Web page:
In an age where modern ships are floating miracles of technology and engineering, the maritime industry is returning to its roots when seeking new power sources. Mariners have been harnessing wind power since Ancient Egyptian times, and today this renewable energy source is making a comeback on ocean-going vessels of all kinds, harnessed not with squares of cloth but with sleek, mechanical rotor sails.
Ancient Egypt’s pioneering mariners sailed the Nile, the Mediterranean and the Red Sea using the power of the wind, laying the foundations for an age where sails dominated shipping before the rise of steam power in the late 1800s. Today, with pressing climate challenges to address and tight emissions restrictions to adhere to, the maritime industry is once again turning to Mother Nature for a helping hand.
“Rotor sails, also known as Flettner Rotors, are modern mechanical sails – tall cylinders that, when spinning round, provide extra propulsive power for vessels and thereby reduce the amount of fuel consumed on board,” explains Elias Boletis, Director, Propulsion R&D at Wärtsilä.
“They are an exceptionally environmentally friendly way of generating additional propulsive force because wind power is fully renewable, and they are also an extremely flexible solution that can easily be integrated onboard a wide variety of vessel types without impacting their operational viability.”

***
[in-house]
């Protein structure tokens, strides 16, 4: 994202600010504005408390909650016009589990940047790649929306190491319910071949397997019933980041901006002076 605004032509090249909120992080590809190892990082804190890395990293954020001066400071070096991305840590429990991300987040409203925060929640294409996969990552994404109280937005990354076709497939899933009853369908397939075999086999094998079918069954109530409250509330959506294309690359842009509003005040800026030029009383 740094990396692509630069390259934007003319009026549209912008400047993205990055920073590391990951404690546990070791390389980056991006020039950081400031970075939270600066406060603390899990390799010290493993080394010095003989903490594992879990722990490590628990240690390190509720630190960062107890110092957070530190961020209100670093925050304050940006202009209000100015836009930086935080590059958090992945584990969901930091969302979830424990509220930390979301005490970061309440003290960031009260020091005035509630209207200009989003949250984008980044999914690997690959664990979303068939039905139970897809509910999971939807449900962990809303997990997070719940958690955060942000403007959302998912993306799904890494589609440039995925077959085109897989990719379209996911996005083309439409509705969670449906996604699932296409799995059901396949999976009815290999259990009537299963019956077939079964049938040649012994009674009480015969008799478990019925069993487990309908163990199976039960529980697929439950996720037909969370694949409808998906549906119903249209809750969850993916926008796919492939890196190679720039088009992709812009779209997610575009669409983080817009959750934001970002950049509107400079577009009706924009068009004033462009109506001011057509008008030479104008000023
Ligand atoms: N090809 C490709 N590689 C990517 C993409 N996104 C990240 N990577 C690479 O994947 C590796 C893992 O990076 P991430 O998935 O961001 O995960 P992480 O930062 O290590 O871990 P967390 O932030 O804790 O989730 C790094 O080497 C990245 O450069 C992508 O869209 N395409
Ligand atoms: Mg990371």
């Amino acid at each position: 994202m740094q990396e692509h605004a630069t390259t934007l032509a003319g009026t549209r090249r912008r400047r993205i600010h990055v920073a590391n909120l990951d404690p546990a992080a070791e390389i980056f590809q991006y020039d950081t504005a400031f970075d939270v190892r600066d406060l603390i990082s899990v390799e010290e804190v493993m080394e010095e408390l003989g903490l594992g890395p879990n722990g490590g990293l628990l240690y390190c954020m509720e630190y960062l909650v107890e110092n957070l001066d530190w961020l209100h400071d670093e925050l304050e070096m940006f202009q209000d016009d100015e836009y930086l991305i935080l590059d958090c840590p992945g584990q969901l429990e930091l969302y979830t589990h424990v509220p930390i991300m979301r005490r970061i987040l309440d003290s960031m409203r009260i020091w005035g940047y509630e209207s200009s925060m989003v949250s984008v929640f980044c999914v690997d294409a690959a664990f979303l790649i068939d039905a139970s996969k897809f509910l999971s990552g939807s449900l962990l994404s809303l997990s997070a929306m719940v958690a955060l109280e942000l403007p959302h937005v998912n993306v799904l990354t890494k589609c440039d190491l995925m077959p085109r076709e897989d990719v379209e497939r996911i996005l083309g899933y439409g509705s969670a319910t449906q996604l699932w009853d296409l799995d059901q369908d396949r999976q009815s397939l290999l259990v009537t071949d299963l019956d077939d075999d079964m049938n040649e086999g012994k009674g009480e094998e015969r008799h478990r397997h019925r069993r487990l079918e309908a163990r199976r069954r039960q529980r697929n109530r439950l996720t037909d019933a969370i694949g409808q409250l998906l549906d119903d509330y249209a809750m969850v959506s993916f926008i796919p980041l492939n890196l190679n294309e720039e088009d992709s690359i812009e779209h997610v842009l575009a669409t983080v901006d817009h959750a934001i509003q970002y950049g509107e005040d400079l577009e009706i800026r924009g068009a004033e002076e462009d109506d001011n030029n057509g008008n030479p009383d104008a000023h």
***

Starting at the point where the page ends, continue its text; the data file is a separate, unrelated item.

When the wind speed and direction is optimal, rotor sails, which are powered by electric motors, can be switched on automatically. When the wind flow meets the sail, an aerodynamic phenomenon called the Magnus Effect means that the air in front of the sail accelerates as it is pulled in the direction of the spin. This faster-moving air has a lower pressure while the air behind slows down and increases in pressure – and this pressure differential propels the ship forwards.
Rotor sails are well-proven in the field and have a high technology readiness level. Powering them takes very little energy, perhaps 30 to 50 kW, and the gains in propulsive power can be in the order of 10 to 15 times that.